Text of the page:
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Gout Specialist

Daniel D. Michaels, DPM, MS, DABFAS -  - Podiatrist

Reconstructive Foot & Ankle Institute, LLC

Daniel D. Michaels, DPM, MS, DABFAS

Podiatrist located in Hagerstown, MD & Frederick, MD

Gout is a form of arthritis that can flare up, causing excruciating pain in the joint in your big toe. During these episodes, Daniel Michaels, DPM, MS, DABFAS, at Reconstructive Foot & Ankle Institute, provides same-day relief from the pain, as well as management strategies to help with future flare-ups of this painful condition. If you’re dealing with recurring gout attacks, call one of the two locations in Hagerstown or Frederick, Maryland, or use the online scheduling tool to set up an appointment.

Gout Q & A

What is gout?

There are more than 100 forms of arthritis, which is a catchall term for diseases that cause inflammation and pain in your joints. Gout falls into this category because of its effects on your joints, namely the one in your big toe.

Gout is characterized by flare-ups, which come and go unpredictably, making it tricky to manage this chronic disease. While there’s no cure for gout, there’s much you can do with Dr. Michaels to manage the flare-ups.

What causes gout?

The exact cause of gout is a buildup of uric acid in your joints, which forms sharp crystals inside the joint. Your body produces uric acid to break down purines, which are found in your body and the foods you eat, primarily red meat, organ meat, and seafood.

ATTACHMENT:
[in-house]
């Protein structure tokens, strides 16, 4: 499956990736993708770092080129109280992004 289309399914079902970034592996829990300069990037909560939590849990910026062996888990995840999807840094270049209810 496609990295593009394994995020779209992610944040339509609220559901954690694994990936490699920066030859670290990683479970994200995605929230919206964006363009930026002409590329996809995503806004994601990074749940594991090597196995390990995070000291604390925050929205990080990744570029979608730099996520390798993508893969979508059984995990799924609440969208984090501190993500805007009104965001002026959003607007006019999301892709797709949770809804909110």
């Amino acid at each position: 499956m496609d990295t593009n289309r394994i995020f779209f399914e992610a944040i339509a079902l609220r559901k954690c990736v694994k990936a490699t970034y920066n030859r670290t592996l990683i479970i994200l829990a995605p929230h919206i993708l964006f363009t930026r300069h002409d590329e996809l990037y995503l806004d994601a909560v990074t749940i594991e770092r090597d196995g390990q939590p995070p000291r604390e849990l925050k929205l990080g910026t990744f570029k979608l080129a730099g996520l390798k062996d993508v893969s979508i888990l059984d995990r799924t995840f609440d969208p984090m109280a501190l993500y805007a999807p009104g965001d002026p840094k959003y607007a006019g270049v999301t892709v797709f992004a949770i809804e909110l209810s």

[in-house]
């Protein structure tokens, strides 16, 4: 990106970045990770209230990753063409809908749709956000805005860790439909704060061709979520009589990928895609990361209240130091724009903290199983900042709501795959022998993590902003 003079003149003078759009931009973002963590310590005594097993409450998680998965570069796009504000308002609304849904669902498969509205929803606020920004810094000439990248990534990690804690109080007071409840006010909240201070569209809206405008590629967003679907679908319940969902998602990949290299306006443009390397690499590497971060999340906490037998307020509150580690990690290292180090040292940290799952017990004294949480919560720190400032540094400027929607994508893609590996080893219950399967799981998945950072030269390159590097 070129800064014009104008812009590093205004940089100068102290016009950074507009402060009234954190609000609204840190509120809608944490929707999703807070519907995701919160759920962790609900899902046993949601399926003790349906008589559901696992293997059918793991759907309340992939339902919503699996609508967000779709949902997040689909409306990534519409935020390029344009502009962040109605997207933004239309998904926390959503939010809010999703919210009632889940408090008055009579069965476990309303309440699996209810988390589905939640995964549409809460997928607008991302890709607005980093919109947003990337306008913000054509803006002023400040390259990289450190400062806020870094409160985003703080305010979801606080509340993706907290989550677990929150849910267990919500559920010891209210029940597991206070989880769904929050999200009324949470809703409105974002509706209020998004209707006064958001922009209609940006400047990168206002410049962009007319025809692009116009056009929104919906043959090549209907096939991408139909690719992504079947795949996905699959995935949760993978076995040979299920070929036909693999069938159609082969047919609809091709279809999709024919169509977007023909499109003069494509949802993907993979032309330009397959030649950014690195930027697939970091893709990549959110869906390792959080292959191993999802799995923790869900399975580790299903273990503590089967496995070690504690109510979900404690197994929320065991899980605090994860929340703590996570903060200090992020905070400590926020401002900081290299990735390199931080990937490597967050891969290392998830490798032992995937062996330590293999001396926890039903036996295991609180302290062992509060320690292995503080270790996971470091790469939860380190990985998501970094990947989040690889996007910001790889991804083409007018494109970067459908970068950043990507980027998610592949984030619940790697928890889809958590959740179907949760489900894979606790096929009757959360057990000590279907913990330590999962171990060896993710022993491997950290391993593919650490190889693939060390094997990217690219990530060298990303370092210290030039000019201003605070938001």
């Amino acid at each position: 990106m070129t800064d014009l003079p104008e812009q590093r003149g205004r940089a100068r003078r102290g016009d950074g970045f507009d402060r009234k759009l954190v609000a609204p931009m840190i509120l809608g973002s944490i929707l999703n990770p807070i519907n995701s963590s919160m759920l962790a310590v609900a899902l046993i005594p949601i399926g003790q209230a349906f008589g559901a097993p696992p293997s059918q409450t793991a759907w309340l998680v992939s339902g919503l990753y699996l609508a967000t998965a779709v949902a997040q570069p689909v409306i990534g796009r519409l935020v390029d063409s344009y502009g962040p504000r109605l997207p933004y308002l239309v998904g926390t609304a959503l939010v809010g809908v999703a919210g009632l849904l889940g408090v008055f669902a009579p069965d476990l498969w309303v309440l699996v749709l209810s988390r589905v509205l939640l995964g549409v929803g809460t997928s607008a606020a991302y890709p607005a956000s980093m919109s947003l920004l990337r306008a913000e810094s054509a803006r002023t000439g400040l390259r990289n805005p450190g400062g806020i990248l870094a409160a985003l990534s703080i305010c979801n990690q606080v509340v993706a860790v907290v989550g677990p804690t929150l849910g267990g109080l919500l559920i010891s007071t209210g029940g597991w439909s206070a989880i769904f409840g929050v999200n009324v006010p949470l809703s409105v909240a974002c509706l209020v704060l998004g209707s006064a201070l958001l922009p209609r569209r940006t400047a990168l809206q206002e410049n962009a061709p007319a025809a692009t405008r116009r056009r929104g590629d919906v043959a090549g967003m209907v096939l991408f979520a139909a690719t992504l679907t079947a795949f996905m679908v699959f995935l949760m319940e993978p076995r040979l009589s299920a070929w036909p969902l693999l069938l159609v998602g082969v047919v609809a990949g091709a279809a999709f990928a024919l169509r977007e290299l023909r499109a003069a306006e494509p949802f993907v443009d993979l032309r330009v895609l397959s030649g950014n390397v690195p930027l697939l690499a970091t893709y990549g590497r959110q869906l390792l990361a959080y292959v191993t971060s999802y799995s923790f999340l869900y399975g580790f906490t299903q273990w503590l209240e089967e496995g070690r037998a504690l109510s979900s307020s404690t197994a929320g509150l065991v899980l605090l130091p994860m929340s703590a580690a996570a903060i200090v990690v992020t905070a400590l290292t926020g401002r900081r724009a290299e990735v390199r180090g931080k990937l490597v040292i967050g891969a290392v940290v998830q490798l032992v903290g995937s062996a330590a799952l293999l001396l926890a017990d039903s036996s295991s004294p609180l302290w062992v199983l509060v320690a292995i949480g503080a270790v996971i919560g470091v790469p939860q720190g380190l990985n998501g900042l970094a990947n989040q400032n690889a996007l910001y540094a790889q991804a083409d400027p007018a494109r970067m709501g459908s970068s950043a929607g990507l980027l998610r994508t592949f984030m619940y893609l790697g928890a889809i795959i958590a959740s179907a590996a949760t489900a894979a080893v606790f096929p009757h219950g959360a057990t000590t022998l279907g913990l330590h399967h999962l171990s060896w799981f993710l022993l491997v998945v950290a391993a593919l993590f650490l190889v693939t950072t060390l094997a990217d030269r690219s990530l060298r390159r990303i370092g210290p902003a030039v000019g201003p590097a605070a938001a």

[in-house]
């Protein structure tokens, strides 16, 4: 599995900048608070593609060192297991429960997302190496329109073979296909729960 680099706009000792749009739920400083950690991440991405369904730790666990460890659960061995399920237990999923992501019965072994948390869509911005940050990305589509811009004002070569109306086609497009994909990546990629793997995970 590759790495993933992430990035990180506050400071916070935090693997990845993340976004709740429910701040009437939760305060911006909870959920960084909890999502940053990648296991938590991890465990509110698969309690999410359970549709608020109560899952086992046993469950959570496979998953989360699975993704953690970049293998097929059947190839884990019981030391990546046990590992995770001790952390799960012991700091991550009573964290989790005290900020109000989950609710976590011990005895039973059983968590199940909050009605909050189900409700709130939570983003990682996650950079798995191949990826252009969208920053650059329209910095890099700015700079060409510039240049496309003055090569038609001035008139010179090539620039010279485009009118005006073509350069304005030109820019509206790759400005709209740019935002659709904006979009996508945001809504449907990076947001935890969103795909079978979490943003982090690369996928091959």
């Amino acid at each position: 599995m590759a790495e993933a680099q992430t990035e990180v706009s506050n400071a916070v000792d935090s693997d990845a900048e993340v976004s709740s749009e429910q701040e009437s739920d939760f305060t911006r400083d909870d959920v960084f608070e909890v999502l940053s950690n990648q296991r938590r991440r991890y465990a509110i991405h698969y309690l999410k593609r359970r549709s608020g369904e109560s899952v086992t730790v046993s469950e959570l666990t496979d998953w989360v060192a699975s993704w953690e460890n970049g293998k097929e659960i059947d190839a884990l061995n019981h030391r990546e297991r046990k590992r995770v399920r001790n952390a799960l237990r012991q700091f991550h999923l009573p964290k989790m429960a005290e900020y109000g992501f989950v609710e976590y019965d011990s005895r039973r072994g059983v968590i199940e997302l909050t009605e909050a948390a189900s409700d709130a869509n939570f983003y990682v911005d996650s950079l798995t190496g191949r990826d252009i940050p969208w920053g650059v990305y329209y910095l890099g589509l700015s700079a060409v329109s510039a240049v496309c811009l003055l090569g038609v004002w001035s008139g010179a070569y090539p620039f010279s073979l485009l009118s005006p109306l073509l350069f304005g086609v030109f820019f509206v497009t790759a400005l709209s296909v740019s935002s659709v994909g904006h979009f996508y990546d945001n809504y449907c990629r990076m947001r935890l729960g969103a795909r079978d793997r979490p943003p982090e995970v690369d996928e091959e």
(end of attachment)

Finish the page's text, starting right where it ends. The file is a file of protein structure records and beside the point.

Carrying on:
While everyone produces uric acid, some people produce too much or their kidneys don’t process the acid sufficiently, leaving an excess in their system.

There are factors that put people more at risk of gout, including:

  • Obesity
  • Diabetes
  • Excessive alcohol consumption
  • Diet rich in purines
  • Cardiovascular issues, such as high blood pressure

By better managing these risk factors, you can reduce your chances of developing gout or prevent flare-ups of existing gout.

What are the symptoms of gout?

The hallmark of gout is pain that comes on suddenly in your big toe, though the disease can affect your smaller toes, as well as your ankles or knees. A flare-up can last for a day or for weeks, and then go away for months or even years.

Along with the pain, you may experience redness, swelling, and tenderness in your joint.

How is gout treated?

If you’re having a gout attack, Dr. Michaels’ primary goal is to stop your immediate pain, which he does through medications that provide relief before the day is out. Once your gout flare-up is under control, Dr. Michaels works with you to reduce your risks of another attack by addressing some of the risk factors that may exacerbate your gout. These include:

  • Weight loss
  • Nutrition changes
  • Managing pre-existing medical conditions
  • Limiting alcohol

For both immediate relief and long-term solutions, call Reconstructive Foot & Ankle Institute or fill out the online form to request an appointment at one of the two locations.

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